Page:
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Getting Started with Aggregation Pipelines in Python

Mark Smith14 min read • Published Feb 05, 2022 • Updated Sep 23, 2022
MongoDBAggregation FrameworkPython
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MongoDB's aggregation pipelines are one of its most powerful features. They allow you to write expressions, broken down into a series of stages, which perform operations including aggregation, transformations, and joins on the data in your MongoDB databases. This allows you to do calculations and analytics across documents and collections within your MongoDB database.


This quick start is the second in a series of Python posts. I highly recommend you start with my first post, Basic MongoDB Operations in Python, which will show you how to get set up correctly with a free MongoDB Atlas database cluster containing the sample data you'll be working with here. Go read it and come back. I'll wait. Without it, you won't have the database set up correctly to run the code in this quick start guide.
In summary, you'll need:
  • An up-to-date version of Python 3. I wrote the code in this tutorial in Python 3.8, but it should run fine in version 3.6+.
  • A code editor of your choice. I recommend either PyCharm or the free VS Code with the official Python extension.
  • A MongoDB cluster containing the sample_mflix dataset. You can find instructions to set that up in the first blog post in this series.

Getting Started

MongoDB's aggregation pipelines are very powerful and so they can seem a little overwhelming at first. For this reason, I'll start off slowly. First, I'll show you how to build up a pipeline that duplicates behaviour that you can already achieve with MQL queries, using PyMongo's find() method, but instead using an aggregation pipeline with $match, $sort, and $limit stages. Then, I'll show how to make queries that go beyond MQL, demonstrating using $lookup to include related documents from another collection. Finally, I'll put the "aggregation" into "aggregation pipeline" by showing you how to use $group to group together documents to form new document summaries.
All of the sample code for this quick start series can be found on GitHub. I recommend you check it out if you get stuck, but otherwise, it's worth following the tutorial and writing the code yourself!
All of the pipelines in this post will be executed against the sample_mflix database's movies collection. It contains documents that look like this:
There's a lot of data there, but I'll be focusing mainly on the _id, title, year, and cast fields.

Your First Aggregation Pipeline

Aggregation pipelines are executed by PyMongo using Collection's aggregate() method.
The first argument to aggregate() is a sequence of pipeline stages to be executed. Much like a query, each stage of an aggregation pipeline is a BSON document, and PyMongo will automatically convert a dict into a BSON document for you.
An aggregation pipeline operates on all of the data in a collection. Each stage in the pipeline is applied to the documents passing through, and whatever documents are emitted from one stage are passed as input to the next stage, until there are no more stages left. At this point, the documents emitted from the last stage in the pipeline are returned to the client program, in a similar way to a call to find().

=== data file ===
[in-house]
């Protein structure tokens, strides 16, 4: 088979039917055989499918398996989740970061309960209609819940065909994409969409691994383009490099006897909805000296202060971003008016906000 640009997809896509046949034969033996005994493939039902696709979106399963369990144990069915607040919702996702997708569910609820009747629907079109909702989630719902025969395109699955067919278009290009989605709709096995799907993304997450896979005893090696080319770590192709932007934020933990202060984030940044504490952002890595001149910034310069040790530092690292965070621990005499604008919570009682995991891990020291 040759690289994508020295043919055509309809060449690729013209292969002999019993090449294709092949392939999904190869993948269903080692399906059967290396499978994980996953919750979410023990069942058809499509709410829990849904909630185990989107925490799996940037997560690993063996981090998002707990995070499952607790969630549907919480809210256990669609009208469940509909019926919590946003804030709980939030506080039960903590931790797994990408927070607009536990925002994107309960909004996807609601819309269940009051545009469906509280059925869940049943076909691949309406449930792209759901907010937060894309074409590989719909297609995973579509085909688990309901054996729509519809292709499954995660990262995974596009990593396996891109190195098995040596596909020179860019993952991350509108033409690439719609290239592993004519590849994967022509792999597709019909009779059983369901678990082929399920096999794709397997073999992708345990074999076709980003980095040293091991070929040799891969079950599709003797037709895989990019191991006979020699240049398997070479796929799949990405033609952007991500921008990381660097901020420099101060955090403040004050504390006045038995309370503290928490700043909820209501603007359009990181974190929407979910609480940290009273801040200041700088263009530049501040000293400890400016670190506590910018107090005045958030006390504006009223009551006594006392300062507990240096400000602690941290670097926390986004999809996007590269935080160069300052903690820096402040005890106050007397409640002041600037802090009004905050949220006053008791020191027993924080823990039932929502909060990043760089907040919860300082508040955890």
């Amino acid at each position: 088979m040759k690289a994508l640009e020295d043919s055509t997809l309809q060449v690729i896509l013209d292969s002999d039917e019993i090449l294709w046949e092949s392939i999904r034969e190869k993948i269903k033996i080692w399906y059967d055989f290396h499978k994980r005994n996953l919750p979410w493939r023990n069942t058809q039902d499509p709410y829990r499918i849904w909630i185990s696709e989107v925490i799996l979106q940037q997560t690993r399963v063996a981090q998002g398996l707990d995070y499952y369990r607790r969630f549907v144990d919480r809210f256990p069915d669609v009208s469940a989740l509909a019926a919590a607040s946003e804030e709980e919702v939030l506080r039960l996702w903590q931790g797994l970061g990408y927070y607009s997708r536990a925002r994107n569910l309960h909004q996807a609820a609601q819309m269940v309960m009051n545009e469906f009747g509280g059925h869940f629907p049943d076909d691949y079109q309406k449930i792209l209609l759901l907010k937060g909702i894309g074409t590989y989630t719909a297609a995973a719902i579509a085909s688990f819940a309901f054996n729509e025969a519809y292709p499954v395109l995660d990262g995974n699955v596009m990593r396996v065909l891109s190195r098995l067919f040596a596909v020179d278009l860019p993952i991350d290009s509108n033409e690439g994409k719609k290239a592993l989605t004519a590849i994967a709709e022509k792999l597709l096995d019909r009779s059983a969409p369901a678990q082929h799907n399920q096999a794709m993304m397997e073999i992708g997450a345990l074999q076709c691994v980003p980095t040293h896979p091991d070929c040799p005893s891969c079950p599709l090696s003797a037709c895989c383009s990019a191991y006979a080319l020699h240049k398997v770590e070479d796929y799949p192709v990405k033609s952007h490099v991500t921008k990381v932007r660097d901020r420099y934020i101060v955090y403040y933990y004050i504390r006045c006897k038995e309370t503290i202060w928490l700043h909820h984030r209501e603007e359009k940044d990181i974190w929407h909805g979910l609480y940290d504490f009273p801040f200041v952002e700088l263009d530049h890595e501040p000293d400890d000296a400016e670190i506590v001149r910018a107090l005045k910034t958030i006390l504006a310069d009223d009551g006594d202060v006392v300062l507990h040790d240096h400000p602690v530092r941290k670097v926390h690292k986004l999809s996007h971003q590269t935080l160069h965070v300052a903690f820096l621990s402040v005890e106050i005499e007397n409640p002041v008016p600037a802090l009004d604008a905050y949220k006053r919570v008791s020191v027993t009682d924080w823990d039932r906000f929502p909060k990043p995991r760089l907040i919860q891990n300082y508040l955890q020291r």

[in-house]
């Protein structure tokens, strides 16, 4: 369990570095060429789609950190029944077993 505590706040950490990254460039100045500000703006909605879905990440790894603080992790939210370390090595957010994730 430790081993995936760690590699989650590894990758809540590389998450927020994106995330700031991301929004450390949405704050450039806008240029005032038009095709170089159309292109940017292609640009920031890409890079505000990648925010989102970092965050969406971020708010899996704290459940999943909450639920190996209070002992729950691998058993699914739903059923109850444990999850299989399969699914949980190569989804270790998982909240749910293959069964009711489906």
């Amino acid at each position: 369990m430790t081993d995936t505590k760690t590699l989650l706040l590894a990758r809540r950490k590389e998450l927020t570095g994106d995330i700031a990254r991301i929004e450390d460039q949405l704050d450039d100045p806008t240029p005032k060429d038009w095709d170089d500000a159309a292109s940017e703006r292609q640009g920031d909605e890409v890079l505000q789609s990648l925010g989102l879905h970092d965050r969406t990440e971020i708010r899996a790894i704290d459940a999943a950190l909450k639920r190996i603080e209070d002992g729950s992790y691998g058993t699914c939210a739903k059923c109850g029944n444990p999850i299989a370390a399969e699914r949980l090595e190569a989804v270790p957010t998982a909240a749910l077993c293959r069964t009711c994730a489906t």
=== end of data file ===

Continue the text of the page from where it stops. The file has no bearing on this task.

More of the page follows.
Individual stages, such as $match, can act as a filter, to only pass through documents matching certain criteria. Other stage types, such as $project, $addFields, and $lookup will modify the content of individual documents as they pass through the pipeline. Finally, certain stage types, such as $group, will create an entirely new set of documents based on the documents passed into it taken as a whole. None of these stages change the data that is stored in MongoDB itself. They just change the data before returning it to your program! There is a stage, $set, which can save the results of a pipeline back into MongoDB, but I won't be covering it in this quick start.
I'm going to assume that you're working in the same environment that you used for the last post, so you should already have PyMongo and python-dotenv installed, and you should have a .env file containing your MONGODB_URI environment variable.

Finding and Sorting

First, paste the following into your Python code:
The above code will provide a global variable, a Collection object called movie_collection, which points to the movies collection in your database.
Here is some code which creates a pipeline, executes it with aggregate, and then loops through and prints the detail of each movie in the results. Paste it into your program.
This pipeline has two stages. The first is a $match stage, which is similar to querying a collection with find(). It filters the documents passing through the stage based on an MQL query. Because it's the first stage in the pipeline, its input is all of the documents in the movie collection. The MQL query for the $match stage filters on the title field of the input documents, so the only documents that will be output from this stage will have a title of "A Star Is Born."